Dr. Julie Devereux is an outspoken advocate for the right to die –until a motorcycle accident leaves her fiancé, Sam Talbot, a quadriplegic. Sam begs to end his life, but Julie sees hope in a life together. With the help of an organization that opposes physician-assisted suicide, Julie has Sam coming around to her point of view when he suddenly dies from an unexpected heart attack. An autopsy reveals that Sam died of an unusual heart defect, one seen only in those under extreme stress –in fact, it appears that Sam had been literally scared to death.
As Julie investigates similar cases, she finds a frightening pattern…and finds herself the target of disturbing threats. The more cases Julie discovers, the more the threats escalate, until she is accused of a mercy killing of her own. To clear her name and save her career, she must track down whoever is behind these mysterious deaths...but time is running out as someone has decided that killing Julie is the only way to stop her.
A riveting medical thriller, Mercy will leave readers breathless with twists and turns leading up to its explosive conclusion, from New York Times bestselling author Michael Palmer and his son, acclaimed suspense novelist Daniel Palmer.
|Publisher:||St. Martin''s Publishing Group|
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About the Author
MICHAEL PALMER authored twenty-one novels of medical suspense before his death in 2013, all international bestsellers, including The First Patient, The Second Opinion, and The Last Surgeon. His books have been translated into thirty-five languages. Extreme Measures was the basis for a movie starring Hugh Grant and Gene Hackman.
DANIEL PALMER is the author of numerous critically acclaimed suspense novels, including Delirious and Desperate. After receiving his master’s degree from Boston University, he spent a decade as an e-commerce pioneer before turning his attention to writing. Daniel lives with his wife and two children in New Hampshire where he is currently at work on his next novel.
DANIEL PALMER is the author of several critically-acclaimed suspense novels, including Delirious and Desperate. After receiving his master's degree from Boston University, he spent a decade as an e-commerce pioneer. A recording artist, accomplished blues harmonica player, and lifelong Red Sox fan, Daniel lives in New Hampshire with his wife and two children, where he is currently at work on his next novel.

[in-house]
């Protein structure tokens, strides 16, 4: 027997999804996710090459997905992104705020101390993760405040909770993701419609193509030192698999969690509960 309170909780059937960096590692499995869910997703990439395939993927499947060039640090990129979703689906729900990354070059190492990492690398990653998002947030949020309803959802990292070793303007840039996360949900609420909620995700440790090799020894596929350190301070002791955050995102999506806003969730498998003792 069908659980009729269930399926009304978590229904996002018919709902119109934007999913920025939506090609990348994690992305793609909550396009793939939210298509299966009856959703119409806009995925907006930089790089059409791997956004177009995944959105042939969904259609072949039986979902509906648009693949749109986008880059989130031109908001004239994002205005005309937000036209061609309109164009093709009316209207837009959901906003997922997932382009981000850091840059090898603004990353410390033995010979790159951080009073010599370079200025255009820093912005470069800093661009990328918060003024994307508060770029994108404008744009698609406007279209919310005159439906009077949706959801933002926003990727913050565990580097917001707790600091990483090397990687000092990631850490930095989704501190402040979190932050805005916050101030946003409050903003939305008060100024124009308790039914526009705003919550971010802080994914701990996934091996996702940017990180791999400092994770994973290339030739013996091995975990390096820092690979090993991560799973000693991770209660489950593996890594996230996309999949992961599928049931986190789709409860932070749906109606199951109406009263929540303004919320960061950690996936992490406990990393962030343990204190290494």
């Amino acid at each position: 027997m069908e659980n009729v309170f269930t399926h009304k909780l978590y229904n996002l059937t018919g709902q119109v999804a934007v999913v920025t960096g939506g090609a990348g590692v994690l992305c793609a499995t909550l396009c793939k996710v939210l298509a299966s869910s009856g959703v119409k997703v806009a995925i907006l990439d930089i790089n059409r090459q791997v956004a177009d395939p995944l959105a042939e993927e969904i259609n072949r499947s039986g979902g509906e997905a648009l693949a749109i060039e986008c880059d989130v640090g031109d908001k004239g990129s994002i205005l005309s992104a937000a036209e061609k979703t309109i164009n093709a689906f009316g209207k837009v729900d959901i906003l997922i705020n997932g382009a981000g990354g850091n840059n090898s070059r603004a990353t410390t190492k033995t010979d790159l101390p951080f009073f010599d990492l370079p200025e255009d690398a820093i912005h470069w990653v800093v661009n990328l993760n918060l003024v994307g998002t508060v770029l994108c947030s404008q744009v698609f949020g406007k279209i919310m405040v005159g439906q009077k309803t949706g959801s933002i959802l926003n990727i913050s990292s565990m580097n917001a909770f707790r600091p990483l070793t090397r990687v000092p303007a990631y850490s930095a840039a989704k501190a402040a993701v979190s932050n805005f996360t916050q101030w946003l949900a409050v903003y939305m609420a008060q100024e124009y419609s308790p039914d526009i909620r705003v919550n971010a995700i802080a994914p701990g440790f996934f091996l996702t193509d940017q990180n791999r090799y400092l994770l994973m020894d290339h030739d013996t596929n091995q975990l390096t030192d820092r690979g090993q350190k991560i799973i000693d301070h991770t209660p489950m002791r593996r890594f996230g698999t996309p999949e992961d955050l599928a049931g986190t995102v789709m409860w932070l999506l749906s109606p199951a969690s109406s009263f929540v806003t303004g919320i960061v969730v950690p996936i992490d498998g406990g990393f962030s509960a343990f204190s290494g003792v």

Michael Palmer (1942-2013) wrote internationally bestselling novels of medical suspense, including The First Patient, The Second Opinion, The Last Surgeon, A Heartbeat Away, Oath of Office and Political Suicide. His book Extreme Measures was adapted into a movie starring Hugh Grant and Gene Hackman. His books have been translated into thirty-five languages.
Palmer earned his bachelor's degree at Wesleyan University, and he attended medical school at Case Western Reserve University. He trained in internal medicine at Boston City and Massachusetts General Hospitals. He spent twenty years as a full-time practitioner of internal and emergency medicine. In addition to his writing, Palmer was an associate director of the Massachusetts Medical Society Physician Health Services, devoted to helping physicians troubled by mental illness, physical illness, behavioral issues, and chemical dependency.
He lived in eastern Massachusetts.
Read an Excerpt
By Michael Palmer, Daniel Palmer
St. Martin's PressCopyright © 2016 Daniel Palmer
All rights reserved.
You really don't know what you've got till it's gone.
On nights like this, when Walter McKenna could barely get air into his lungs, and each breath came ragged and raw, the lyrics from the Joni Mitchell tune popped into his head and he'd grimace, thinking she was right. Damn right. In Walter's case, it was heart disease that had paved over the paradise of his good health. It zapped most of Walter's remaining strength and left him perpetually exhausted.
With great effort, Walter managed to sit up in his hospital bed. He had to do something to take the pressure off his bedsores — decubitus ulcers, his doctors called them — that had again formed on his buttocks and back.
Even in this new position, Walter felt them rubbing on the bedsheets. The pain brought him to tears. To keep new ulcers from forming, Walter endured daily chemical debridement. But that was better than the hives that had broken out a few weeks ago. Those were brutal little suckers. The pale red bumps came on like a speeding train, coating his entire body, and causing horrible itching that antihistamines could barely subdue.
If he were back home, Walter could at least enjoy some familiar comforts, but he was long past that possibility. Walter cursed softly. The hospital was his home now, and had been for months. Tomorrow's debridement was just another bit of suffering to add to his growing list of miseries.
He shifted position again, but it was impossible to get comfortable. His legs and arms were weighted with so much fluid he felt like a human water balloon. He also felt intense pressure on his bladder, and relieved himself into his catheter. Peeing into a tube, shitting into a bedpan: this was life with end-stage heart disease.